Thanks for the additional info, Darren. Would it be easier to align if you used just glue, no mechanical alignment technique like splines or biscuits?

-- "...in his brain, which is as dry as the remainder biscuit after a voyage, he hath strange places cramm'd with observation, the which he vents in mangled forms." --Shakespeare, "As You Like It"

View dvhart's profile

dvhart

111 posts in 2477 days


#10 posted 08-15-2010 09:42 PM

In my experience, there is always some variation in natural materials. The spline and the biscuits help adjust for that in the joint, rather than in clamping techniques. I find it easier to use some sort of alignment mechanism for these applications.

-- Darren

View tnwood's profile

tnwood

249 posts in 2548 days


#11 posted 08-15-2010 10:22 PM

If you look at the Project I just posted you will see a sewing machine cabinet I just finished; probably from the same plan you are using. I used biscuits about every foot. It isn’t going anywhere.

View Lee Barker's profile

Lee Barker

2170 posts in 2312 days


#12 posted 08-15-2010 10:40 PM

Thanks tnwood; that helps me understand the issue. I think biscuits are a good choice here, given the width of the solid stock edging. I was thinking it was much smaller than that.

My experience in general is that splines particularly, and biscuits occasionally, don’t give me the precision I want (and I use a Lamello Top 20) in aligning two surfaces. Using just a glue joint, and walking the clamping out from the center, usually does.

-- "...in his brain, which is as dry as the remainder biscuit after a voyage, he hath strange places cramm'd with observation, the which he vents in mangled forms." --Shakespeare, "As You Like It"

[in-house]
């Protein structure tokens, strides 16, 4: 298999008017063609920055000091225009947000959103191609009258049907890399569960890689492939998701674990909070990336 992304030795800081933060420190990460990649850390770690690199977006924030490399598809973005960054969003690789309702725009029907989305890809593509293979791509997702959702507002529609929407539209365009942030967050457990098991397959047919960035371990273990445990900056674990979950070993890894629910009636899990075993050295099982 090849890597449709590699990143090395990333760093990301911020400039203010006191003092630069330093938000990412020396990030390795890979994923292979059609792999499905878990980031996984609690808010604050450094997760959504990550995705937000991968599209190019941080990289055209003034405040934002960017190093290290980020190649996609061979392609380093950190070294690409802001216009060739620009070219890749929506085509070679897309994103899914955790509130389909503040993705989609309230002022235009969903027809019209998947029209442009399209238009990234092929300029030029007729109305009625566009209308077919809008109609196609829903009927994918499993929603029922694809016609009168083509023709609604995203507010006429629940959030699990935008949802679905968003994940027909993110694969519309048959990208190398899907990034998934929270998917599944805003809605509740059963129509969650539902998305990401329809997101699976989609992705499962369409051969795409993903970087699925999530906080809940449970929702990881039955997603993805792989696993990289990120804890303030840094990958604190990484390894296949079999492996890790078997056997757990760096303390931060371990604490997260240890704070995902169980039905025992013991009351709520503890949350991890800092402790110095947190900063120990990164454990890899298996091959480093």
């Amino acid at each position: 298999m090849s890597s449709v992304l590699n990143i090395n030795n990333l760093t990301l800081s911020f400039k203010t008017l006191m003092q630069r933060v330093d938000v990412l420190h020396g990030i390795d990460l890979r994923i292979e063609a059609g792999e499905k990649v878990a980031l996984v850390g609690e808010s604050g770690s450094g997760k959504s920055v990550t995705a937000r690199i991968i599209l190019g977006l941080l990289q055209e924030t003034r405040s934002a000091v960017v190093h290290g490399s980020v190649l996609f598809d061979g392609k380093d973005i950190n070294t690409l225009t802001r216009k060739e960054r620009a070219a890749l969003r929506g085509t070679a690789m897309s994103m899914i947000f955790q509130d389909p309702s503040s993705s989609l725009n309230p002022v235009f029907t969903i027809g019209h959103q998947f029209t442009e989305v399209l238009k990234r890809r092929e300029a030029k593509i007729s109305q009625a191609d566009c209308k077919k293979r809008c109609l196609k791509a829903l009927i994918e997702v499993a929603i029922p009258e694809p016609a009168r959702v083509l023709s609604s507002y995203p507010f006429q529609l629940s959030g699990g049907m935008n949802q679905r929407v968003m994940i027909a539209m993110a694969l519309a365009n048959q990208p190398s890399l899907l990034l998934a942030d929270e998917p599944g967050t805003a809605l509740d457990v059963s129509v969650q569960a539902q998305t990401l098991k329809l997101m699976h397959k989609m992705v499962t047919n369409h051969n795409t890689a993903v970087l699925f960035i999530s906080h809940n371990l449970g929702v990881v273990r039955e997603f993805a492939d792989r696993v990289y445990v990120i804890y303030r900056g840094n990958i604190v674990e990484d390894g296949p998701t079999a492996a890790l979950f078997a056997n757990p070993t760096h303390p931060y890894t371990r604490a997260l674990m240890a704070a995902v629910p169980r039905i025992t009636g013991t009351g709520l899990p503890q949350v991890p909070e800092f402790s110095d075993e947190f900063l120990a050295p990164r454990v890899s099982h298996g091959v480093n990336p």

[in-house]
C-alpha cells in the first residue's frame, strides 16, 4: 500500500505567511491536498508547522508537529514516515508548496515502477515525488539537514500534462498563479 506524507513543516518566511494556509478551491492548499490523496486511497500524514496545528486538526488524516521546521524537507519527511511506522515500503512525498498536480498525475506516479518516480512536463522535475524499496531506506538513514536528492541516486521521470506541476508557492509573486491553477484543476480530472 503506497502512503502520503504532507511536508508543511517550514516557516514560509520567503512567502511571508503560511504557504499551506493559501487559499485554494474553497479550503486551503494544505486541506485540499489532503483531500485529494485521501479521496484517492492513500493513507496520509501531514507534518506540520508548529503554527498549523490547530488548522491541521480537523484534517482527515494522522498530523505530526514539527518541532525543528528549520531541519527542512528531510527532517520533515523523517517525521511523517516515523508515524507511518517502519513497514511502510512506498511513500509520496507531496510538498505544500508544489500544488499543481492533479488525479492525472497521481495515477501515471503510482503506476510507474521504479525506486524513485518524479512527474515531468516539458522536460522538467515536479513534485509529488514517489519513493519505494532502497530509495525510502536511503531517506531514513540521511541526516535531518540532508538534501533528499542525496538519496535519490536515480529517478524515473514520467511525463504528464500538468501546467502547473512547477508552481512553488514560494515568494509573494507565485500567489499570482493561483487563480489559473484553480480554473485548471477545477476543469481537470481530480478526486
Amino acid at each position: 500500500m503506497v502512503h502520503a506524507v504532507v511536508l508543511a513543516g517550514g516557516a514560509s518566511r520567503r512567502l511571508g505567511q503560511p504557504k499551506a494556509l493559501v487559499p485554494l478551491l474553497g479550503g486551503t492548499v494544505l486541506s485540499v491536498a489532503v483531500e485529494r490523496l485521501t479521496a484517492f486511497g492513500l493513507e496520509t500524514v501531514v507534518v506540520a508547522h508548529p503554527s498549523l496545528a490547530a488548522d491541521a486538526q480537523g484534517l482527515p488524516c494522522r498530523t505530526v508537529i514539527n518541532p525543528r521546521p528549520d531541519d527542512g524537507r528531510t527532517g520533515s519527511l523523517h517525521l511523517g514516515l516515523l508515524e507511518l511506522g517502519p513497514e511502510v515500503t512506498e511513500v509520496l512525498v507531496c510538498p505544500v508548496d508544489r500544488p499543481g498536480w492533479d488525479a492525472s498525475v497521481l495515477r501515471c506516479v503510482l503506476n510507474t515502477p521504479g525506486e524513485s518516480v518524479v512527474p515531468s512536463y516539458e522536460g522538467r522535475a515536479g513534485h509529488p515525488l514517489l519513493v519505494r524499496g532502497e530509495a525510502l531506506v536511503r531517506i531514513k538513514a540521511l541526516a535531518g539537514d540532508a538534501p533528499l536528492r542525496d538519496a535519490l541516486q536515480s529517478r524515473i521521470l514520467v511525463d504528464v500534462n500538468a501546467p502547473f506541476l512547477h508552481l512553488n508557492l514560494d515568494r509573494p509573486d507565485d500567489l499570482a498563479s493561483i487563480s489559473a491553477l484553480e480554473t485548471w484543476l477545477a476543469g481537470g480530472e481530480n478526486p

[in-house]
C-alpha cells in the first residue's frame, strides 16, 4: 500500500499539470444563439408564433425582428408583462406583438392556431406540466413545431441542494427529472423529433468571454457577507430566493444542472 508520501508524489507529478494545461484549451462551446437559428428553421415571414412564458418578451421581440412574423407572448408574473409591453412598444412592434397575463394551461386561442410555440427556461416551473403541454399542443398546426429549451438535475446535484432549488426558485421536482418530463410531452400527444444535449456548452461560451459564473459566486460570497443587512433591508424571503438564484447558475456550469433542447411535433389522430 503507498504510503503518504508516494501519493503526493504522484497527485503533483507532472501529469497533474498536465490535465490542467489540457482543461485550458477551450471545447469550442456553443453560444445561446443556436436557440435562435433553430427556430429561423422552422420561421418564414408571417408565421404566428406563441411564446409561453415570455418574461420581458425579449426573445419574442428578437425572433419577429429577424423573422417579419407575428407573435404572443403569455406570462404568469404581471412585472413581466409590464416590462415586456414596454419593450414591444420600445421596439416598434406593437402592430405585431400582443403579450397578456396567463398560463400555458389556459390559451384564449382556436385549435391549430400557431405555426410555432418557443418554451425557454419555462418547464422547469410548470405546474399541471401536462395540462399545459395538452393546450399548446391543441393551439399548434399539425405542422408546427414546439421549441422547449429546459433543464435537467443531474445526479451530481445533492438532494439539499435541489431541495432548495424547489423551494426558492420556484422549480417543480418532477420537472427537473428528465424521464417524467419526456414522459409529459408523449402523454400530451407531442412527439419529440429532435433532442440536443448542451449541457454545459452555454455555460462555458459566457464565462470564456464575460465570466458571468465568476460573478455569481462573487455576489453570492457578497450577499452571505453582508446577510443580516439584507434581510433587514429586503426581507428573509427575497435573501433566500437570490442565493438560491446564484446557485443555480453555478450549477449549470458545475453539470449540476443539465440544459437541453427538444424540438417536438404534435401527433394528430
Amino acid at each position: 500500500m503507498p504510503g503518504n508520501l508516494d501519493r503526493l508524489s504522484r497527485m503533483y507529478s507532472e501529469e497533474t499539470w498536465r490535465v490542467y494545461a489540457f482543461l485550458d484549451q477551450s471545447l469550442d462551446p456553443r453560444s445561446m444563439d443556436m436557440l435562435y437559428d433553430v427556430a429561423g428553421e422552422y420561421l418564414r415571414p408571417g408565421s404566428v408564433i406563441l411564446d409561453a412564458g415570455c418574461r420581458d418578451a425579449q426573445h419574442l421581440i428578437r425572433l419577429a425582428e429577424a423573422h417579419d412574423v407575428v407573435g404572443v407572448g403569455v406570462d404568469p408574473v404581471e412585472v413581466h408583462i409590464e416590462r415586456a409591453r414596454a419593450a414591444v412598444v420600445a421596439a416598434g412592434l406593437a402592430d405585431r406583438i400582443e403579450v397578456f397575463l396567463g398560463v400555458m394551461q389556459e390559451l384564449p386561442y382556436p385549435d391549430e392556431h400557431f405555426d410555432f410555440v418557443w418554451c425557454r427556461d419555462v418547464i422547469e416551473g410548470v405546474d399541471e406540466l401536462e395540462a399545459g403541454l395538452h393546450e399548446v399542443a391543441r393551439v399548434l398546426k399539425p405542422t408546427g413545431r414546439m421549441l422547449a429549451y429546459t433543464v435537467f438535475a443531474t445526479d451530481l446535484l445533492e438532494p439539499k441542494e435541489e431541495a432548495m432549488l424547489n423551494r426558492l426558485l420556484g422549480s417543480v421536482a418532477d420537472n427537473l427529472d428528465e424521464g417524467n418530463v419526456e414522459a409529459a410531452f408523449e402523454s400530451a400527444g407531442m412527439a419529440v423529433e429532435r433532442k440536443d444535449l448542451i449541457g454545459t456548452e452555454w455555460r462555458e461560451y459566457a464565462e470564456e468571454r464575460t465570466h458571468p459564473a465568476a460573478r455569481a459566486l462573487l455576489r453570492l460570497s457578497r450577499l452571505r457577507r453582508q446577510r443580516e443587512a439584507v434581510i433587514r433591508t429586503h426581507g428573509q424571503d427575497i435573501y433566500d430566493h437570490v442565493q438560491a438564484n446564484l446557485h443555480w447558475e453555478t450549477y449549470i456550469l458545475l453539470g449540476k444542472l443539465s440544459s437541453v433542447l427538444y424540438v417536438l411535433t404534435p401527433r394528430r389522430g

View richgreer's profile

richgreer

4541 posts in 2536 days


#13 posted 08-15-2010 10:49 PM

If you do a good job of gluing and clamping, you probably don’t need biscuits or splines. However, I find biscuits can help with alignment. Splines will also, but biscuits are usually easier.

-- Rich, Cedar Rapids, IA - I'm a woodworker. I don't create beauty, I reveal it.

View dvhart's profile

dvhart

111 posts in 2477 days


#14 posted 08-16-2010 12:08 AM

@tnwood: indeed, it is the same plan (yours turned out beautiful btw).
All, thanks for the thoughts and comments, biscuits it is – and I’ll shoot for every 12 instead of every 6 per tnwood’s example – should make the glue up all that much easier.

-- Darren

View tnwood's profile

tnwood

249 posts in 2548 days


#15 posted 08-16-2010 02:40 PM

While I do use biscuits for alignment purposes, I also sometimes have difficulty with getting them properly in place. I have an old Porter Cable biscuit cutter that isn’t very stable. The good thing is that when something gets mis-cut it is hidden and I can leave the biscuit out or fill the bad cut and recut it. I’m not a big fan of these things but occasionally they help with alignment but I don’t think they contribute much to strength. For the most part I just get a good glue joint fit and adjust things as I glue up in the clamps.

showing 1 through 15 of 17 replies

Have your say...

You must be signed in to reply.

DISCLAIMER: Any posts on LJ are posted by individuals acting in their own right and do not necessarily reflect the views of LJ. LJ will not be held liable for the actions of any user.

Latest Projects | Latest Blog Entries | Latest Forum Topics

HomeRefurbers.com